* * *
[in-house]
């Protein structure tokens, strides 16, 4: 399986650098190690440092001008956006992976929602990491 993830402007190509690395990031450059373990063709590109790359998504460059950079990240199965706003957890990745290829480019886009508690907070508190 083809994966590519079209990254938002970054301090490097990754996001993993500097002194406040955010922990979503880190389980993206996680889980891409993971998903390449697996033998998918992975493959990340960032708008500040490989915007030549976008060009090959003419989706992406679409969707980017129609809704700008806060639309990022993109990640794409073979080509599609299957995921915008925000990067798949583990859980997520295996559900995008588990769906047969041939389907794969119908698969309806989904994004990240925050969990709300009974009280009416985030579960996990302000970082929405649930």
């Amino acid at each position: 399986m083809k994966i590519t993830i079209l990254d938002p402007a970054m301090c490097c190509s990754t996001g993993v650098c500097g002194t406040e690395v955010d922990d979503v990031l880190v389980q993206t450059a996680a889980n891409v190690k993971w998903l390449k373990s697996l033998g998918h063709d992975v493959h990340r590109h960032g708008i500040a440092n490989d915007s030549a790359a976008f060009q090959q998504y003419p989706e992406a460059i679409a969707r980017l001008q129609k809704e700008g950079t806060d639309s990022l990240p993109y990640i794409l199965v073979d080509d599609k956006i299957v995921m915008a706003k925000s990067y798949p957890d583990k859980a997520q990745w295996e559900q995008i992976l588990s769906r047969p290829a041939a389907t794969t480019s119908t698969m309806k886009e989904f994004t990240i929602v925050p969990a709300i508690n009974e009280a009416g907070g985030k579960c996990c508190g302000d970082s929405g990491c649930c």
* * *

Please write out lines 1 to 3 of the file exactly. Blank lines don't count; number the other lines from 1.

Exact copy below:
[in-house]
């Protein structure tokens, strides 16, 4: 399986650098190690440092001008956006992976929602990491 993830402007190509690395990031450059373990063709590109790359998504460059950079990240199965706003957890990745290829480019886009508690907070508190 083809994966590519079209990254938002970054301090490097990754996001993993500097002194406040955010922990979503880190389980993206996680889980891409993971998903390449697996033998998918992975493959990340960032708008500040490989915007030549976008060009090959003419989706992406679409969707980017129609809704700008806060639309990022993109990640794409073979080509599609299957995921915008925000990067798949583990859980997520295996559900995008588990769906047969041939389907794969119908698969309806989904994004990240925050969990709300009974009280009416985030579960996990302000970082929405649930």
């Amino acid at each position: 399986m083809k994966i590519t993830i079209l990254d938002p402007a970054m301090c490097c190509s990754t996001g993993v650098c500097g002194t406040e690395v955010d922990d979503v990031l880190v389980q993206t450059a996680a889980n891409v190690k993971w998903l390449k373990s697996l033998g998918h063709d992975v493959h990340r590109h960032g708008i500040a440092n490989d915007s030549a790359a976008f060009q090959q998504y003419p989706e992406a460059i679409a969707r980017l001008q129609k809704e700008g950079t806060d639309s990022l990240p993109y990640i794409l199965v073979d080509d599609k956006i299957v995921m915008a706003k925000s990067y798949p957890d583990k859980a997520q990745w295996e559900q995008i992976l588990s769906r047969p290829a041939a389907t794969t480019s119908t698969m309806k886009e989904f994004t990240i929602v925050p969990a709300i508690n009974e009280a009416g907070g985030k579960c996990c508190g302000d970082s929405g990491c649930c």